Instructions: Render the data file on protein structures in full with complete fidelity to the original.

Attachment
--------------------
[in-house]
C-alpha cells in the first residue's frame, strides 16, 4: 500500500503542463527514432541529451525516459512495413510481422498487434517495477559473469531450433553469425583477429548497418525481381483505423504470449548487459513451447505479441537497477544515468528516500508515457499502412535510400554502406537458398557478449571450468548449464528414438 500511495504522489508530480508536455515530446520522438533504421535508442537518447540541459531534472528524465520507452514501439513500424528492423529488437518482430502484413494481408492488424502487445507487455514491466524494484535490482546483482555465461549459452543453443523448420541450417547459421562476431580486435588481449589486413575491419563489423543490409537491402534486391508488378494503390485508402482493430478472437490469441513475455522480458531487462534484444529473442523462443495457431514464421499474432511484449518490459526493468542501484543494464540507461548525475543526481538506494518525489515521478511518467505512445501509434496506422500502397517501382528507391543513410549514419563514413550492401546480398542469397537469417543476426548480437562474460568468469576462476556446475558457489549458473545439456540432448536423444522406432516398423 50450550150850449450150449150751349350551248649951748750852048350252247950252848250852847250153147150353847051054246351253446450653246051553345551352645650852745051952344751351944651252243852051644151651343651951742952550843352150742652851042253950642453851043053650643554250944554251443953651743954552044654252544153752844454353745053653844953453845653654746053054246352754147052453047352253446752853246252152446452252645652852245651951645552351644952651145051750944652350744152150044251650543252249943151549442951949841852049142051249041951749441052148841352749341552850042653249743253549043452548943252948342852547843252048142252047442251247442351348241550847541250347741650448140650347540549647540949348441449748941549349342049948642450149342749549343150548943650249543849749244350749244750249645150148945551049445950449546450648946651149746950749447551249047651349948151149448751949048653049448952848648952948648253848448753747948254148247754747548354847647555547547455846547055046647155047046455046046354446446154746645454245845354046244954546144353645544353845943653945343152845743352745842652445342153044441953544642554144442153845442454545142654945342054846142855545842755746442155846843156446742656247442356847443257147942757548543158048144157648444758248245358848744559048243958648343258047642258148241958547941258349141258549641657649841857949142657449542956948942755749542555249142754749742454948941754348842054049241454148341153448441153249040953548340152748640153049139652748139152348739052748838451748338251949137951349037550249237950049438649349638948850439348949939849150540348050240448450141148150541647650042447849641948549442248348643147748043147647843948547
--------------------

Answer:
[in-house]
C-alpha cells in the first residue's frame, strides 16, 4: 500500500503542463527514432541529451525516459512495413510481422498487434517495477559473469531450433553469425583477429548497418525481381483505423504470449548487459513451447505479441537497477544515468528516500508515457499502412535510400554502406537458398557478449571450468548449464528414438 500511495504522489508530480508536455515530446520522438533504421535508442537518447540541459531534472528524465520507452514501439513500424528492423529488437518482430502484413494481408492488424502487445507487455514491466524494484535490482546483482555465461549459452543453443523448420541450417547459421562476431580486435588481449589486413575491419563489423543490409537491402534486391508488378494503390485508402482493430478472437490469441513475455522480458531487462534484444529473442523462443495457431514464421499474432511484449518490459526493468542501484543494464540507461548525475543526481538506494518525489515521478511518467505512445501509434496506422500502397517501382528507391543513410549514419563514413550492401546480398542469397537469417543476426548480437562474460568468469576462476556446475558457489549458473545439456540432448536423444522406432516398423 50450550150850449450150449150751349350551248649951748750852048350252247950252848250852847250153147150353847051054246351253446450653246051553345551352645650852745051952344751351944651252243852051644151651343651951742952550843352150742652851042253950642453851043053650643554250944554251443953651743954552044654252544153752844454353745053653844953453845653654746053054246352754147052453047352253446752853246252152446452252645652852245651951645552351644952651145051750944652350744152150044251650543252249943151549442951949841852049142051249041951749441052148841352749341552850042653249743253549043452548943252948342852547843252048142252047442251247442351348241550847541250347741650448140650347540549647540949348441449748941549349342049948642450149342749549343150548943650249543849749244350749244750249645150148945551049445950449546450648946651149746950749447551249047651349948151149448751949048653049448952848648952948648253848448753747948254148247754747548354847647555547547455846547055046647155047046455046046354446446154746645454245845354046244954546144353645544353845943653945343152845743352745842652445342153044441953544642554144442153845442454545142654945342054846142855545842755746442155846843156446742656247442356847443257147942757548543158048144157648444758248245358848744559048243958648343258047642258148241958547941258349141258549641657649841857949142657449542956948942755749542555249142754749742454948941754348842054049241454148341153448441153249040953548340152748640153049139652748139152348739052748838451748338251949137951349037550249237950049438649349638948850439348949939849150540348050240448450141148150541647650042447849641948549442248348643147748043147647843948547